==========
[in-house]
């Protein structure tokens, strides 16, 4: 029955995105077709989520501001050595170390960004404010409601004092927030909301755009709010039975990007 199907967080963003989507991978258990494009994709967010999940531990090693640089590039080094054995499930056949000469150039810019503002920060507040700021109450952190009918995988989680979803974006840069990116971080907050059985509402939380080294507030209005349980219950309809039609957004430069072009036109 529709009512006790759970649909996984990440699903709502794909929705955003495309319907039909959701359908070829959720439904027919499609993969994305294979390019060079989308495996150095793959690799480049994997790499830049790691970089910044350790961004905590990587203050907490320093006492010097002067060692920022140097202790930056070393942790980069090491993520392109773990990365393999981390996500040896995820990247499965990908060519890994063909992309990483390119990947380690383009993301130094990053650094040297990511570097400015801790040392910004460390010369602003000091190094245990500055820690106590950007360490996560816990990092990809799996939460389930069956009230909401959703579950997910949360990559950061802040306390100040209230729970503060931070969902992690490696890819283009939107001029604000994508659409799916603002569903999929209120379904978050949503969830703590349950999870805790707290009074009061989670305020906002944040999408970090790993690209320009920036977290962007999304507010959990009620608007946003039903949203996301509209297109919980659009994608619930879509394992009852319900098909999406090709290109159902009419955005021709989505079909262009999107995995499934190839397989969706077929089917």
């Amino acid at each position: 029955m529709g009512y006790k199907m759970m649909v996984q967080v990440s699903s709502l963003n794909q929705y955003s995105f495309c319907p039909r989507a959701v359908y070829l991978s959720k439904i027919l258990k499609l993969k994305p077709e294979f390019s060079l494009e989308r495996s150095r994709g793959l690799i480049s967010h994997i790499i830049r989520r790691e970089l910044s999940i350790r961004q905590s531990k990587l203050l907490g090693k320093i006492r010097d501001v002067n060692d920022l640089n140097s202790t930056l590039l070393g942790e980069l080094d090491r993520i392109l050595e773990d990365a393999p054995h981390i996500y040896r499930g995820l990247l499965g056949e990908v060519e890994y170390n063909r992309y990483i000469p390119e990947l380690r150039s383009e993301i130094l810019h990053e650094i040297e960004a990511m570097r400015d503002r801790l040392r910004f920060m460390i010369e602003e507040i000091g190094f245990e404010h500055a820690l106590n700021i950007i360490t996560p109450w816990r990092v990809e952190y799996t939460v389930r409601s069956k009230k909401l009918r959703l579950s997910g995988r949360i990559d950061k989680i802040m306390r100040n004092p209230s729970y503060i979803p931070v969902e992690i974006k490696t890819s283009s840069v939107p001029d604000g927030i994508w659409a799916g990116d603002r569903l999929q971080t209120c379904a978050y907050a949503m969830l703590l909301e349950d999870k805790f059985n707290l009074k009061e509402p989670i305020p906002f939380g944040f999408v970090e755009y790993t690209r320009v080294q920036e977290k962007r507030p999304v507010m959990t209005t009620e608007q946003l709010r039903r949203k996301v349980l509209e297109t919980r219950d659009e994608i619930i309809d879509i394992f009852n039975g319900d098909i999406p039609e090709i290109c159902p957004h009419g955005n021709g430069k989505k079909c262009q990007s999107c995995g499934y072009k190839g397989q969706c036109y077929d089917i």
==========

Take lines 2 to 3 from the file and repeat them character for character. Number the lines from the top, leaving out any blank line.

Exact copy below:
């Protein structure tokens, strides 16, 4: 029955995105077709989520501001050595170390960004404010409601004092927030909301755009709010039975990007 199907967080963003989507991978258990494009994709967010999940531990090693640089590039080094054995499930056949000469150039810019503002920060507040700021109450952190009918995988989680979803974006840069990116971080907050059985509402939380080294507030209005349980219950309809039609957004430069072009036109 529709009512006790759970649909996984990440699903709502794909929705955003495309319907039909959701359908070829959720439904027919499609993969994305294979390019060079989308495996150095793959690799480049994997790499830049790691970089910044350790961004905590990587203050907490320093006492010097002067060692920022140097202790930056070393942790980069090491993520392109773990990365393999981390996500040896995820990247499965990908060519890994063909992309990483390119990947380690383009993301130094990053650094040297990511570097400015801790040392910004460390010369602003000091190094245990500055820690106590950007360490996560816990990092990809799996939460389930069956009230909401959703579950997910949360990559950061802040306390100040209230729970503060931070969902992690490696890819283009939107001029604000994508659409799916603002569903999929209120379904978050949503969830703590349950999870805790707290009074009061989670305020906002944040999408970090790993690209320009920036977290962007999304507010959990009620608007946003039903949203996301509209297109919980659009994608619930879509394992009852319900098909999406090709290109159902009419955005021709989505079909262009999107995995499934190839397989969706077929089917």
């Amino acid at each position: 029955m529709g009512y006790k199907m759970m649909v996984q967080v990440s699903s709502l963003n794909q929705y955003s995105f495309c319907p039909r989507a959701v359908y070829l991978s959720k439904i027919l258990k499609l993969k994305p077709e294979f390019s060079l494009e989308r495996s150095r994709g793959l690799i480049s967010h994997i790499i830049r989520r790691e970089l910044s999940i350790r961004q905590s531990k990587l203050l907490g090693k320093i006492r010097d501001v002067n060692d920022l640089n140097s202790t930056l590039l070393g942790e980069l080094d090491r993520i392109l050595e773990d990365a393999p054995h981390i996500y040896r499930g995820l990247l499965g056949e990908v060519e890994y170390n063909r992309y990483i000469p390119e990947l380690r150039s383009e993301i130094l810019h990053e650094i040297e960004a990511m570097r400015d503002r801790l040392r910004f920060m460390i010369e602003e507040i000091g190094f245990e404010h500055a820690l106590n700021i950007i360490t996560p109450w816990r990092v990809e952190y799996t939460v389930r409601s069956k009230k909401l009918r959703l579950s997910g995988r949360i990559d950061k989680i802040m306390r100040n004092p209230s729970y503060i979803p931070v969902e992690i974006k490696t890819s283009s840069v939107p001029d604000g927030i994508w659409a799916g990116d603002r569903l999929q971080t209120c379904a978050y907050a949503m969830l703590l909301e349950d999870k805790f059985n707290l009074k009061e509402p989670i305020p906002f939380g944040f999408v970090e755009y790993t690209r320009v080294q920036e977290k962007r507030p999304v507010m959990t209005t009620e608007q946003l709010r039903r949203k996301v349980l509209e297109t919980r219950d659009e994608i619930i309809d879509i394992f009852n039975g319900d098909i999406p039609e090709i290109c159902p957004h009419g955005n021709g430069k989505k079909c262009q990007s999107c995995g499934y072009k190839g397989q969706c036109y077929d089917i």